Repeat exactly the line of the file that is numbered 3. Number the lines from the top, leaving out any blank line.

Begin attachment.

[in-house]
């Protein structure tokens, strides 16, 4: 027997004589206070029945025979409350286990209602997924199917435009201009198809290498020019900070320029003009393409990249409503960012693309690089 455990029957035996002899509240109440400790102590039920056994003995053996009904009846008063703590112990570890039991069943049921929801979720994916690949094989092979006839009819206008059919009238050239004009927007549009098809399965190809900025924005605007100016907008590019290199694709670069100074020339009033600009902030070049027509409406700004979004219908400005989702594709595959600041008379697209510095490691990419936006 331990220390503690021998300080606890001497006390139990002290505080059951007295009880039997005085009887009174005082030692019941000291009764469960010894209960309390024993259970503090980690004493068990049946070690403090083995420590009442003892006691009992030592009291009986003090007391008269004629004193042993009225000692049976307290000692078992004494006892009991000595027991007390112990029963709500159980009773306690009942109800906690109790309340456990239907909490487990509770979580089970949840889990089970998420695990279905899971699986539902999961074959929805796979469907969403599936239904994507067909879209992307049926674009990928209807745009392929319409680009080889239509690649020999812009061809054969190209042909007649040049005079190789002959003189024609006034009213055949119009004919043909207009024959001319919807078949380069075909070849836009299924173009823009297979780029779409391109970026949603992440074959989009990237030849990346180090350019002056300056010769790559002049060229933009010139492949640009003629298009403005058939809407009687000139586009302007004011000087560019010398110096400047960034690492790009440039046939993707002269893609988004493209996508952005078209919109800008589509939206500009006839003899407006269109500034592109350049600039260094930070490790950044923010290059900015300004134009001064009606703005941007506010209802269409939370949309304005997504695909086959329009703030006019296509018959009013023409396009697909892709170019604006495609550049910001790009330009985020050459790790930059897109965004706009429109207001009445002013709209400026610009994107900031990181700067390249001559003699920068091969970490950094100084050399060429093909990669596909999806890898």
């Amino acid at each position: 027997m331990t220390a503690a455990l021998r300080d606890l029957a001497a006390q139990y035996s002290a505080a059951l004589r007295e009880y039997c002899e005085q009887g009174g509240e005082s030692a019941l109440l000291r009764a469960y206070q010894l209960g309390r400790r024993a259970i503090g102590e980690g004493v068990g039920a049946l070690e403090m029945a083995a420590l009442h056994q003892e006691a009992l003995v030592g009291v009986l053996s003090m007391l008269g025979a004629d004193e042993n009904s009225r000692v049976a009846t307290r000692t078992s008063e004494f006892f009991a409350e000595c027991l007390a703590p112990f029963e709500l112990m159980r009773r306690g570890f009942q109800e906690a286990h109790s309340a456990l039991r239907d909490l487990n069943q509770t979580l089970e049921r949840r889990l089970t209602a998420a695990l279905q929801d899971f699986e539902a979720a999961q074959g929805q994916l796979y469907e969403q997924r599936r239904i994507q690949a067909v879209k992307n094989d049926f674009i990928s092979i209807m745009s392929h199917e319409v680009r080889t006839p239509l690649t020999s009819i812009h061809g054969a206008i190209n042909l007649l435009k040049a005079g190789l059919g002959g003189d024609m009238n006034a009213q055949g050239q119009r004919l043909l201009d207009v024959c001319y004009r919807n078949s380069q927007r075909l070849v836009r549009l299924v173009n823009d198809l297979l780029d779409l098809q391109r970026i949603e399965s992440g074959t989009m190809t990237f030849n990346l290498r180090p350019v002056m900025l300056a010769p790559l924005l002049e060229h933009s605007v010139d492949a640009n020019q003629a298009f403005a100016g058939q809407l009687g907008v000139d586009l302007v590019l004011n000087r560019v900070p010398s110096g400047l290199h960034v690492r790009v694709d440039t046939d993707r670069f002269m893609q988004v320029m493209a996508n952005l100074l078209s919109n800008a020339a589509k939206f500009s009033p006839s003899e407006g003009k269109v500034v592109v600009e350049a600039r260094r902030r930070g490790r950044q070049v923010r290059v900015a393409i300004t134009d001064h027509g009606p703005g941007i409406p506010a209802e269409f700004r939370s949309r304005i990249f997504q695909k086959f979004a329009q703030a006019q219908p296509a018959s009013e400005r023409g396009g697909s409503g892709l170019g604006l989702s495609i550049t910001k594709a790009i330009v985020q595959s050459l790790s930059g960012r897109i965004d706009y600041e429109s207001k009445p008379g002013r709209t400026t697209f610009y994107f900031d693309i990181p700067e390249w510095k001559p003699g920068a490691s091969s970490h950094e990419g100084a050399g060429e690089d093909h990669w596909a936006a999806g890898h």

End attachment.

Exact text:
């Amino acid at each position: 027997m331990t220390a503690a455990l021998r300080d606890l029957a001497a006390q139990y035996s002290a505080a059951l004589r007295e009880y039997c002899e005085q009887g009174g509240e005082s030692a019941l109440l000291r009764a469960y206070q010894l209960g309390r400790r024993a259970i503090g102590e980690g004493v068990g039920a049946l070690e403090m029945a083995a420590l009442h056994q003892e006691a009992l003995v030592g009291v009986l053996s003090m007391l008269g025979a004629d004193e042993n009904s009225r000692v049976a009846t307290r000692t078992s008063e004494f006892f009991a409350e000595c027991l007390a703590p112990f029963e709500l112990m159980r009773r306690g570890f009942q109800e906690a286990h109790s309340a456990l039991r239907d909490l487990n069943q509770t979580l089970e049921r949840r889990l089970t209602a998420a695990l279905q929801d899971f699986e539902a979720a999961q074959g929805q994916l796979y469907e969403q997924r599936r239904i994507q690949a067909v879209k992307n094989d049926f674009i990928s092979i209807m745009s392929h199917e319409v680009r080889t006839p239509l690649t020999s009819i812009h061809g054969a206008i190209n042909l007649l435009k040049a005079g190789l059919g002959g003189d024609m009238n006034a009213q055949g050239q119009r004919l043909l201009d207009v024959c001319y004009r919807n078949s380069q927007r075909l070849v836009r549009l299924v173009n823009d198809l297979l780029d779409l098809q391109r970026i949603e399965s992440g074959t989009m190809t990237f030849n990346l290498r180090p350019v002056m900025l300056a010769p790559l924005l002049e060229h933009s605007v010139d492949a640009n020019q003629a298009f403005a100016g058939q809407l009687g907008v000139d586009l302007v590019l004011n000087r560019v900070p010398s110096g400047l290199h960034v690492r790009v694709d440039t046939d993707r670069f002269m893609q988004v320029m493209a996508n952005l100074l078209s919109n800008a020339a589509k939206f500009s009033p006839s003899e407006g003009k269109v500034v592109v600009e350049a600039r260094r902030r930070g490790r950044q070049v923010r290059v900015a393409i300004t134009d001064h027509g009606p703005g941007i409406p506010a209802e269409f700004r939370s949309r304005i990249f997504q695909k086959f979004a329009q703030a006019q219908p296509a018959s009013e400005r023409g396009g697909s409503g892709l170019g604006l989702s495609i550049t910001k594709a790009i330009v985020q595959s050459l790790s930059g960012r897109i965004d706009y600041e429109s207001k009445p008379g002013r709209t400026t697209f610009y994107f900031d693309i990181p700067e390249w510095k001559p003699g920068a490691s091969s970490h950094e990419g100084a050399g060429e690089d093909h990669w596909a936006a999806g890898h």